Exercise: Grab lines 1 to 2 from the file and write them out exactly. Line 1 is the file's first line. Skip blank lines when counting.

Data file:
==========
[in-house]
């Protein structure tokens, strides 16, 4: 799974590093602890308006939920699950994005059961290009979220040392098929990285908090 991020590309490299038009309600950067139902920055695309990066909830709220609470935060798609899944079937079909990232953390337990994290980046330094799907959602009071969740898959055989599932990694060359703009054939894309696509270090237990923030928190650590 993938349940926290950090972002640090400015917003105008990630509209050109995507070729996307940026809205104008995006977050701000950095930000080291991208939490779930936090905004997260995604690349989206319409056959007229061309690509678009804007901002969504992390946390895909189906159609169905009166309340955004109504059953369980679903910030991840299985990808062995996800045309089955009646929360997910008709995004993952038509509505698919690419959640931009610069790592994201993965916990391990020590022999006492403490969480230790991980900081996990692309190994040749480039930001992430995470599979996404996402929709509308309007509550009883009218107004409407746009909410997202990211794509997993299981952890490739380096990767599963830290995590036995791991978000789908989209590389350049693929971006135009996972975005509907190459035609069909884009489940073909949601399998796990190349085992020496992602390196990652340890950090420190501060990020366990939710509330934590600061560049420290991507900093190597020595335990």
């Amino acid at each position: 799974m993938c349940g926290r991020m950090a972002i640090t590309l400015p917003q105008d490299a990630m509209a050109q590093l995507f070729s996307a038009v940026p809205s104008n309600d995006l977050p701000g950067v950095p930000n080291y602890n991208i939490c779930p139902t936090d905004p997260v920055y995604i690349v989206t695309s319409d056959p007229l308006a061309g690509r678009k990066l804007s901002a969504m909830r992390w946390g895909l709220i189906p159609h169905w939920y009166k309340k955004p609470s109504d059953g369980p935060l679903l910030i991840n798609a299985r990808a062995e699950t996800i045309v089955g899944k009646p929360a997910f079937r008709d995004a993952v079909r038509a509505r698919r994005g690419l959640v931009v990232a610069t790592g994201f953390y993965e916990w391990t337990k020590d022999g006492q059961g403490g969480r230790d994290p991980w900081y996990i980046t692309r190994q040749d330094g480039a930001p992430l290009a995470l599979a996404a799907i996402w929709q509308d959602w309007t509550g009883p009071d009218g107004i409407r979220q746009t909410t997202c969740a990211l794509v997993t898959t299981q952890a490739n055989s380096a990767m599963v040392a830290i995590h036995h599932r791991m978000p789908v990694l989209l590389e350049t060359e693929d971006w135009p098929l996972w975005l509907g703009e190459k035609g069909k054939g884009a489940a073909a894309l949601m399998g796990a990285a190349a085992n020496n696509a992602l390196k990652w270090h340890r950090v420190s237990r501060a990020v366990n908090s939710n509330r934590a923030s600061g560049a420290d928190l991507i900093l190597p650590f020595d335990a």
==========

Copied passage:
[in-house]
């Protein structure tokens, strides 16, 4: 799974590093602890308006939920699950994005059961290009979220040392098929990285908090 991020590309490299038009309600950067139902920055695309990066909830709220609470935060798609899944079937079909990232953390337990994290980046330094799907959602009071969740898959055989599932990694060359703009054939894309696509270090237990923030928190650590 993938349940926290950090972002640090400015917003105008990630509209050109995507070729996307940026809205104008995006977050701000950095930000080291991208939490779930936090905004997260995604690349989206319409056959007229061309690509678009804007901002969504992390946390895909189906159609169905009166309340955004109504059953369980679903910030991840299985990808062995996800045309089955009646929360997910008709995004993952038509509505698919690419959640931009610069790592994201993965916990391990020590022999006492403490969480230790991980900081996990692309190994040749480039930001992430995470599979996404996402929709509308309007509550009883009218107004409407746009909410997202990211794509997993299981952890490739380096990767599963830290995590036995791991978000789908989209590389350049693929971006135009996972975005509907190459035609069909884009489940073909949601399998796990190349085992020496992602390196990652340890950090420190501060990020366990939710509330934590600061560049420290991507900093190597020595335990």